Gyrodon merulioides: The Ultimate Mushroom Guide
About The Gyrodon merulioides Mushroom
This common bolete was long thought to be mycorrhizal with ash but it is now thought to be dependant on an aphid associated with this tree. Irregular in shape and somewhat variable in color (brown, olivaceous brown, tarnished brass color), it has a very short lateral stipe and shallow, honey-comb like pores. It forms sclerotia in culture and nature, as do other members of this genus, for example, Gyrodon monticola Singer (Halling, 1989).
The fact that Gyrodon merulioides (syn. Boletinellus meruliodes) is invariably associated with ash makes it easy to identify. In the symbiotic relationship mentioned above, the vegetative body of the fungus (or mycelium) forms little knots of tissue (called "sclerotia") that surround and protect the aphid. In return, the aphid produces a sugary solution (referred to as "honeydew") that is utilized by the fungus.
The fruit bodies are edible but of low quality, with an acidic taste.
Other names: Ash Tree Bolete.
Gyrodon merulioides Identification
Found under green ash trees and other ash trees; probably involved in symbiosis with the leafcurl ash aphid, Meliarhizophagus fraxinifolii; growing alone, scattered, or gregariously; summer and fall; widely distributed in eastern North America (perhaps also occurring in the southwest).
5-20 cm, irregular (nearly convex when young, becoming wavy and nearly vase-shaped, or more or less flat); light to dark yellowish-brown, or sometimes reddish-brown; dry, tacky when wet; bald; soft and leathery; sometimes bruising darker brown.
Pores elongated radially, sometimes appearing almost like gills, with many cross-veins; tubes shallow; running down the stem; yellow to olive, bruising brownish to olive to almost blue (sometimes not bruising); tube layer not easily separable.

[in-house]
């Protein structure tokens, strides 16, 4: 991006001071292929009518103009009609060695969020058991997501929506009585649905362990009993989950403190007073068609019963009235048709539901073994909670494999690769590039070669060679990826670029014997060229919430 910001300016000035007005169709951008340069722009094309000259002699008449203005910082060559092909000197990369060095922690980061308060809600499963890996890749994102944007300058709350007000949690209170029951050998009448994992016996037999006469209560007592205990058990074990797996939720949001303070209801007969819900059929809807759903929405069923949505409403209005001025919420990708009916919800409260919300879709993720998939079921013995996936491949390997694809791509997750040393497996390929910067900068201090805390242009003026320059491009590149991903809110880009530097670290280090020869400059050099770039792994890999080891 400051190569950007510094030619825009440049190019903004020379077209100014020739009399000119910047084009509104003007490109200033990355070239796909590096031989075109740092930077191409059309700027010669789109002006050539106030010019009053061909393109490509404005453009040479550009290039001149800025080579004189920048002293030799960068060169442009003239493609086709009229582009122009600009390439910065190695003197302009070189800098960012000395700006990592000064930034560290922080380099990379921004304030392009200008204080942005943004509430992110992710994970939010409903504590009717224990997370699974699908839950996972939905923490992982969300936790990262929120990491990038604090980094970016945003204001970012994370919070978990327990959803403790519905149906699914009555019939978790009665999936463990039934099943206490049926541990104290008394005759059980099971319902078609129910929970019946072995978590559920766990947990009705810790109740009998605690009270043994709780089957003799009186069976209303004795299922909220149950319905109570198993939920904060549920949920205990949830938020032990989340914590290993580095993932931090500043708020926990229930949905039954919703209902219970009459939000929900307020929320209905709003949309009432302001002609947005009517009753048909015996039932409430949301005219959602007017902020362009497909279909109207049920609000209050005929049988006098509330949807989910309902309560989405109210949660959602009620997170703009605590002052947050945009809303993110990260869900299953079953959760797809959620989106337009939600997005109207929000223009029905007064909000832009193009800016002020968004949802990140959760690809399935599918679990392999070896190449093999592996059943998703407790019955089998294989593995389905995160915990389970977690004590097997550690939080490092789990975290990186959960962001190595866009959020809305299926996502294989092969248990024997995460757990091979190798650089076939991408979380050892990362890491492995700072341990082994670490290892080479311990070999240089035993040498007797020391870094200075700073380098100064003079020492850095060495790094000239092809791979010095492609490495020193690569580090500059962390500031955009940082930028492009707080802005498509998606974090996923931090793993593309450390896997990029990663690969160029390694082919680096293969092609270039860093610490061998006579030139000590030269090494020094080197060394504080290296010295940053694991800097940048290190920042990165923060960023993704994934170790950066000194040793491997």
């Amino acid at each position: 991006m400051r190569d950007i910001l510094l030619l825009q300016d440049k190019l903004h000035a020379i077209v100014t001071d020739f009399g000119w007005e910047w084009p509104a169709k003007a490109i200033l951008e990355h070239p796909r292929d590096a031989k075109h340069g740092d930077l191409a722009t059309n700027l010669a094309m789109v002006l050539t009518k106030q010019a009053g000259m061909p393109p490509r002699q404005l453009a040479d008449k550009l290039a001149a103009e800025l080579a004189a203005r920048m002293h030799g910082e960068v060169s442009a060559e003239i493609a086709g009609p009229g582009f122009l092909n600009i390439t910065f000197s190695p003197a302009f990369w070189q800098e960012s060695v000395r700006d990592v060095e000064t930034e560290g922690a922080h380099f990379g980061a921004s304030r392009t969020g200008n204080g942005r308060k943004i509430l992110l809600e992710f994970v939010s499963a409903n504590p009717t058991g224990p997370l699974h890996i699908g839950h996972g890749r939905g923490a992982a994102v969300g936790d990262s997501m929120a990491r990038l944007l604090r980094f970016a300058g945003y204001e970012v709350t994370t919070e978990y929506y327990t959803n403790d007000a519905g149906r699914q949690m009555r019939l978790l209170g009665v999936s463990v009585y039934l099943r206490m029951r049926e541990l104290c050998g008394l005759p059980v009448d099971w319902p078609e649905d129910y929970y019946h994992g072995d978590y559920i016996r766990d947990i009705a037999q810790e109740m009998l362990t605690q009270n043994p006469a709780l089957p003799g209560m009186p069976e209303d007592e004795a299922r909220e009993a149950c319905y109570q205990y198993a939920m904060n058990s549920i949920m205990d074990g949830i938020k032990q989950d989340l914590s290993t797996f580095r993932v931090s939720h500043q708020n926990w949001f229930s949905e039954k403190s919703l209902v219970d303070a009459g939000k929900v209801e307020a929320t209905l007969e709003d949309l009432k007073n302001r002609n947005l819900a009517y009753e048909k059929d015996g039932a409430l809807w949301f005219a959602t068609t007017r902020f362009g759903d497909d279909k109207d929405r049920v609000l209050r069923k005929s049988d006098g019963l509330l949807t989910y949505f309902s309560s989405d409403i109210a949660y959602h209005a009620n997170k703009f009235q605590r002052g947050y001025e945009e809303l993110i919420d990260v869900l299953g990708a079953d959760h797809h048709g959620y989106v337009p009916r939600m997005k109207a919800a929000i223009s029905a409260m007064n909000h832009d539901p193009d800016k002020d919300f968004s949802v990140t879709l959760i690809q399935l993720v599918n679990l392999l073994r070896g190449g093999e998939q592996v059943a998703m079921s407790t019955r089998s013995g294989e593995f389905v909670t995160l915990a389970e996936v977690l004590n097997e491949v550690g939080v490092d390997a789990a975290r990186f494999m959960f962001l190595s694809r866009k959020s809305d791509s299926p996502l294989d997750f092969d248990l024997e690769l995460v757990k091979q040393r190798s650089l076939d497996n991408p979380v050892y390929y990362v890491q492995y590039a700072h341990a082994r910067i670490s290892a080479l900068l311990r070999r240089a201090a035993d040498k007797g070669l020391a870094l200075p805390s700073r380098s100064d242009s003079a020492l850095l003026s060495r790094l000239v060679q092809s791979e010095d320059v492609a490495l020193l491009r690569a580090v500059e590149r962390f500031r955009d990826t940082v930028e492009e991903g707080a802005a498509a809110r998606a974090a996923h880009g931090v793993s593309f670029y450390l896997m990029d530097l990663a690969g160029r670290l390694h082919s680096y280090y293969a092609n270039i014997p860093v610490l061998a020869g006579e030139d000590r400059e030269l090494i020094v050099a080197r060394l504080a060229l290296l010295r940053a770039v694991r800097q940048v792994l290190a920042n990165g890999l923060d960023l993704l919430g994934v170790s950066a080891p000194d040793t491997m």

2-4 cm long; 0.5-2.5 cm thick; usually not central (sometimes nearly lateral); yellowish above, colored like the cap (or darker) below; sometimes bruising darker brown or, near the base, blue.
Whitish to yellowish or yellow; sometimes bruising blue when sliced, especially in the base of the stem and/or just above the tubes.
Odor and Taste
Odor fragrant or not distinctive; taste not distinctive.
Ammonia purplish red on cap surface; orangish to negative on flesh. KOH dark orange on cap surface; orange on flesh. Iron salts pale orange to negative on cap; bluish-gray on flesh.
Spores 7-10 x 6-7.5 µ; smooth; ellipsoid. Pleurocystidia to about 35 x 10 µ; lageniform. Pileipellis a cutis of mostly erect, cylindric elements 6-9 µ wide. Clamp connections present.
Gyrodon merulioides Edibility & Use
Gyrodon merulioides gets mixed reviews when it comes to edibility. Some websites list it as edible while others say it inedible. Within the edible group, the consensus seems to be that the mushroom is not particularly good (although it might be better when very young). In eastern North America, the general rule for boletes is: don’t eat it if it has red pores, stains blue, or is too bitter. The Ash Tree Bolete does stain blue (at least sometimes), so it fails this test.
It can also be used to dye wool
Gyrodon merulioides mushrooms will produce brown and orange colors, depending on the mordant used.
Gyrodon merulioides Taxonomy
The species was first described as Daedalea merulioides by Lewis David de Schweinitz in 1832, from collections made in Salem. William Alphonso Murrill transferred the species to the genus Boletinellus in 1909. Rolf Singer classified it in the genus Gyrodon, but it is not closely related to that genus genetically.
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